By Carolyn Logue,
CA Logue Public Affairs
It is summer which usually means things quiet down with legislative sessions over. However, this year is a bit different with all states under a state of emergency, businesses still reeling from the shut downs associated with the COVID-19 crisis and many members of NWHPBA negotiating the oft touted “new normal” for their businesses.
While NWHPBA is most active right now in Washington state working with other employer associations to sort out and navigate unemployment insurance claim issues, all states have faced some level of increased unemployment rates. These increased unemployment rates and continued payment of increased benefit levels could impact employer UI tax rates – even with federal dollars and fraud recovery (if the state was hit hard by fraud – Washington state lost almost $1 billion). The way unemployment insurance funding works, layoffs generally increase employer unemployment tax rates. However, since these layoffs were generated by forces beyond employer control, many legislators and congressional representatives will be looking to see if the costs could be borne by more general funds rather than through increasing employer taxes. For all businesses in all states, unemployment insurance issues are worth watching.
COVID-19 UPDATE – Mask Mandates
As COVID cases continue to surge in many states, mask mandates are becoming more frequent. While Alaska and Idaho have not issued statewide mask mandates, both of those states do have several local jurisdictions that have ordered mandatory face coverings in public spaces. On July 15, Montana’s Governor Steve Burdick ordered
to have mandatory mask orders. Washington State’s Governor Jay Inslee ordered a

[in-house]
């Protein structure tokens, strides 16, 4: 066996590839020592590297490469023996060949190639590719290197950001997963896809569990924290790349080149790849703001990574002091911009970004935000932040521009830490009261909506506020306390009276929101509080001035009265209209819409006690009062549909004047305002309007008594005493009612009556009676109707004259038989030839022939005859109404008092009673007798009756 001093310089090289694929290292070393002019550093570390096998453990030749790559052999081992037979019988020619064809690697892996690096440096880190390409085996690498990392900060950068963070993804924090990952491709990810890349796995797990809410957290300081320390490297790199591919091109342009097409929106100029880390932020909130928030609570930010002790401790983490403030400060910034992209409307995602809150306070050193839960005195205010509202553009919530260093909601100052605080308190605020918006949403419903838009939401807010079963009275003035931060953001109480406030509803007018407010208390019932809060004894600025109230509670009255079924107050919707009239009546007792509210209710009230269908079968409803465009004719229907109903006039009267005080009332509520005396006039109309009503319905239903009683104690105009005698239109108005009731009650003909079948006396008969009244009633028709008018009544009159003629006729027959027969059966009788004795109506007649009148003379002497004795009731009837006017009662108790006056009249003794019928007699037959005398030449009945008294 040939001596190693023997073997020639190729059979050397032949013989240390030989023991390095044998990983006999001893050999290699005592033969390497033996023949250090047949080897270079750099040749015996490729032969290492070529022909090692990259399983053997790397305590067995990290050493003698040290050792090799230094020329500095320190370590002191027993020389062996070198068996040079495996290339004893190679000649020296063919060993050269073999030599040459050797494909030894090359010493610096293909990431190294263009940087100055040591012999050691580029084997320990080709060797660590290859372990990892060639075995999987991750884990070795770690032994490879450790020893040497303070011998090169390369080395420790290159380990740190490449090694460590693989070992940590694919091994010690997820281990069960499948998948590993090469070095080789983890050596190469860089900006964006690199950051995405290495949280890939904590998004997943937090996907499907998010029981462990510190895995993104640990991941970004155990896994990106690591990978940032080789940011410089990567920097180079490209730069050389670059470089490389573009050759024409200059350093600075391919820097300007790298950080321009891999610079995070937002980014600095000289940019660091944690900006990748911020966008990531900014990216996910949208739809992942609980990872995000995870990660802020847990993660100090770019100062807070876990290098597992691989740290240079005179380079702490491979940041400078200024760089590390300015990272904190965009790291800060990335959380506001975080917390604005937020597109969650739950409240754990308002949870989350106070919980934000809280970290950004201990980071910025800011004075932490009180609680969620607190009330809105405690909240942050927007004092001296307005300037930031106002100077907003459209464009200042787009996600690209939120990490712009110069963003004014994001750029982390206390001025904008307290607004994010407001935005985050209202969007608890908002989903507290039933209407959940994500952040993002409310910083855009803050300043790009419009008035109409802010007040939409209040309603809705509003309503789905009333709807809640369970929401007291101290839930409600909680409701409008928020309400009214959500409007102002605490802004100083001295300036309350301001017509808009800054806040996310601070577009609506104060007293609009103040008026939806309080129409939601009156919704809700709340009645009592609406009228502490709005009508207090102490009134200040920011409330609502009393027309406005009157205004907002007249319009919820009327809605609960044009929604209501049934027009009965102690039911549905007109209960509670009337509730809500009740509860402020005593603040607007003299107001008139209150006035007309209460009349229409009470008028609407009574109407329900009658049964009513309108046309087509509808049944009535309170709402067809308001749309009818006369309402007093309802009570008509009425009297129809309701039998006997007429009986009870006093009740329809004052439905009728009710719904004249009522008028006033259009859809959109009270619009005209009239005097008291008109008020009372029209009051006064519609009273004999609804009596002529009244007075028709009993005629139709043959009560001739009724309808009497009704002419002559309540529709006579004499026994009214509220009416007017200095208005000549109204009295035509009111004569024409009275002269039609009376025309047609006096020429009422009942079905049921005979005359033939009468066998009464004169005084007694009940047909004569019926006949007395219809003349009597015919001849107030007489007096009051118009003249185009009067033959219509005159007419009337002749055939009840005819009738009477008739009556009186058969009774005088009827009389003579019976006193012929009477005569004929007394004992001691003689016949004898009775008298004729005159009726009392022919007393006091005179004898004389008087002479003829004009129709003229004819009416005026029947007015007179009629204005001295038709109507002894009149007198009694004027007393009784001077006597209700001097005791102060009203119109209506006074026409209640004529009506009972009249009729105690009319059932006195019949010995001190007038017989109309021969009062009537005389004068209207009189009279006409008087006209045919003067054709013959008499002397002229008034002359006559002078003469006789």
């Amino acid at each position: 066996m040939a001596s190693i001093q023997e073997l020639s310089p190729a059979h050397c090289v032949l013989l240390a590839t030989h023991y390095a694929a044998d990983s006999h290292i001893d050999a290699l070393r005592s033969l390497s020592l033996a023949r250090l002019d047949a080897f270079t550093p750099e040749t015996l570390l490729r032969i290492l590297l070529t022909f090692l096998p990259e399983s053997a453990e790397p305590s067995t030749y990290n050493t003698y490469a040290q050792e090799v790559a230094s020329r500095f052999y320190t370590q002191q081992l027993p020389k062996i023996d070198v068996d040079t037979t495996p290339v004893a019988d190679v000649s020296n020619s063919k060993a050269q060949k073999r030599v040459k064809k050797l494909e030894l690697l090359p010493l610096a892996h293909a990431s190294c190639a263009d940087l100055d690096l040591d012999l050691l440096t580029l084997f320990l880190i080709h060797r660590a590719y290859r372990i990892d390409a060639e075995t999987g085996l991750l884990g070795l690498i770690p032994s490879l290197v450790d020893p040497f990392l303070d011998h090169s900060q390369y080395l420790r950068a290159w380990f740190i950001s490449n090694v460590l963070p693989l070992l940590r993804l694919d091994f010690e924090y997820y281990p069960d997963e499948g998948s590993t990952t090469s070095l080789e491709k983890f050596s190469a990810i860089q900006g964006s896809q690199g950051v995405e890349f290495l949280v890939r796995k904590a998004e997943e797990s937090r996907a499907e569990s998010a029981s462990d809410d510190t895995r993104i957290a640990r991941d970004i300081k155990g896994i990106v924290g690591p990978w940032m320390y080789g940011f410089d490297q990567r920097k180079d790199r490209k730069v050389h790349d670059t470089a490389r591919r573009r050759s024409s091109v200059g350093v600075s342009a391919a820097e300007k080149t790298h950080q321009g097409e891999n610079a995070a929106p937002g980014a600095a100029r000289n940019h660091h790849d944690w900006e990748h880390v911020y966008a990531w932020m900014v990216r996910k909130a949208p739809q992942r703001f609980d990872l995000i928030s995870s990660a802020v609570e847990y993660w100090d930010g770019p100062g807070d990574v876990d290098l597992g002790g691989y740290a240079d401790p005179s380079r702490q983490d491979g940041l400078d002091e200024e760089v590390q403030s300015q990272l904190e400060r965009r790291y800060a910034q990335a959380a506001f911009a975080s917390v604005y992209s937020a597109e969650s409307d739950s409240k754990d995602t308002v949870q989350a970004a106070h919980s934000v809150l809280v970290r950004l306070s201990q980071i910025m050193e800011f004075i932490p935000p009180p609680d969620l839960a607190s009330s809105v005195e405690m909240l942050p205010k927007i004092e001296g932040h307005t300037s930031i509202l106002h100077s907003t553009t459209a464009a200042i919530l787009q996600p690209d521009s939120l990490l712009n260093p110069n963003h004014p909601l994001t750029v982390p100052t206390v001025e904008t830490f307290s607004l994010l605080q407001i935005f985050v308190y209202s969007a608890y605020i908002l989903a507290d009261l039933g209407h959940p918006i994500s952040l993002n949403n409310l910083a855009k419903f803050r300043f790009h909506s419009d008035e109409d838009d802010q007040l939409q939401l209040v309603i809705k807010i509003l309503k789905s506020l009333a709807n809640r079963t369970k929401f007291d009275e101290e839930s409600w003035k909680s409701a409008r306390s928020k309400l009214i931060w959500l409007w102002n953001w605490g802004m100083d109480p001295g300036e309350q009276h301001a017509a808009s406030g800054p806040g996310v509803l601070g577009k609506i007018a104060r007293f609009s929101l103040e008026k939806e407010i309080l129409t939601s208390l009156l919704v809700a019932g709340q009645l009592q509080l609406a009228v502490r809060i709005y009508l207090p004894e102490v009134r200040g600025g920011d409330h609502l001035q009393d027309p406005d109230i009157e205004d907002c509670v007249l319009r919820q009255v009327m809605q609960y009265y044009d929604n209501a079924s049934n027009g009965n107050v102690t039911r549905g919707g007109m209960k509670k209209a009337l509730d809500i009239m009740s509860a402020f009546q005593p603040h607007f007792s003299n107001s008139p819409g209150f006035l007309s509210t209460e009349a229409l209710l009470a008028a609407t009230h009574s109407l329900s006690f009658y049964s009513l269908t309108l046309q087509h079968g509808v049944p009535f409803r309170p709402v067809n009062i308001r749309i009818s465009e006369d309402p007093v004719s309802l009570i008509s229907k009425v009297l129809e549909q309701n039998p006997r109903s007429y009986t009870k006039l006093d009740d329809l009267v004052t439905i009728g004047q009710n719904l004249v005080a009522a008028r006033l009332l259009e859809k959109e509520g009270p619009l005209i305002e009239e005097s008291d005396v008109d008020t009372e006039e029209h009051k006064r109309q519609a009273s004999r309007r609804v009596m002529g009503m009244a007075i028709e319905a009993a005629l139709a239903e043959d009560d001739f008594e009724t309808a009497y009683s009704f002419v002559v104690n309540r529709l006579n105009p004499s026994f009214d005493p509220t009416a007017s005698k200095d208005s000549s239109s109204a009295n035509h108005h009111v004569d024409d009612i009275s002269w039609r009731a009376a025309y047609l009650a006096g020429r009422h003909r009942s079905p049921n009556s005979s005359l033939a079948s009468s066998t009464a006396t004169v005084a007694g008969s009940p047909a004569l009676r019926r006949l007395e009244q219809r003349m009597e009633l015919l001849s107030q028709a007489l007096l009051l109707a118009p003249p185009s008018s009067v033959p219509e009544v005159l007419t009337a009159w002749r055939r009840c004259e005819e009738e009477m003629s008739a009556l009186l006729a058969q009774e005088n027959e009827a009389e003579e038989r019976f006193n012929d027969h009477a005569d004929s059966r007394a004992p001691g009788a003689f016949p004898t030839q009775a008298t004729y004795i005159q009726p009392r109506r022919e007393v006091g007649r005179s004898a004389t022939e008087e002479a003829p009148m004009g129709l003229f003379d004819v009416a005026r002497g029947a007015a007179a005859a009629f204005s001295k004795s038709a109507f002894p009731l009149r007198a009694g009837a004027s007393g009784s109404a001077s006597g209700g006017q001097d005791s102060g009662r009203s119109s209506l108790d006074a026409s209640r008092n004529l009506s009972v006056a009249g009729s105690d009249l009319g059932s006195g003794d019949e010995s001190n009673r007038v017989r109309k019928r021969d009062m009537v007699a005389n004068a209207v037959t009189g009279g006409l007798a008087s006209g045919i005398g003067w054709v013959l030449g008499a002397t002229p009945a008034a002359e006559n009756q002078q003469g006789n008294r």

statewide mask mandate
on July 7
that can carry fines of up to $9600 for a business if they are enforcing mask or face covering use among employees. These fines can also apply if the business is allowing customers in without masks but the state does recognize that enforcement of this mandate is difficult for many businesses and can put employees at risk of harm. The important thing with mask mandates is to understand the rules of your local or state requirements and do your best as a retailer to enforce. For customers who won’t wear masks, it is best to offer curbside or other alternatives to shopping in the store. If the customer does insist, do your best to help maintain social distancing while they are in the store. Have a plan and do your best. Hopefully implementation of these mask mandates will be effective and help avoid a second round of economic closures.
As of this writing, none of the NWHPBA states are planning to come back into special session despite some legislators calling for special sessions and despite budget issues in virtually every state related to the COVID-19 crisis. In all of the states, Governors have stated that they will not call legislators back in unless there are specific issues to be dealt with and agreements in place to avoid long debates. Even Washington state – which at one point looked like it would be back in session in August – has had its Governor and majority legislators opt to not come back in at this point in time. This could change but right now it looks like legislators are saving the tough work for after November elections and will wait until regular sessions begin in January.
Changes in Washington overtime rules took effect July 1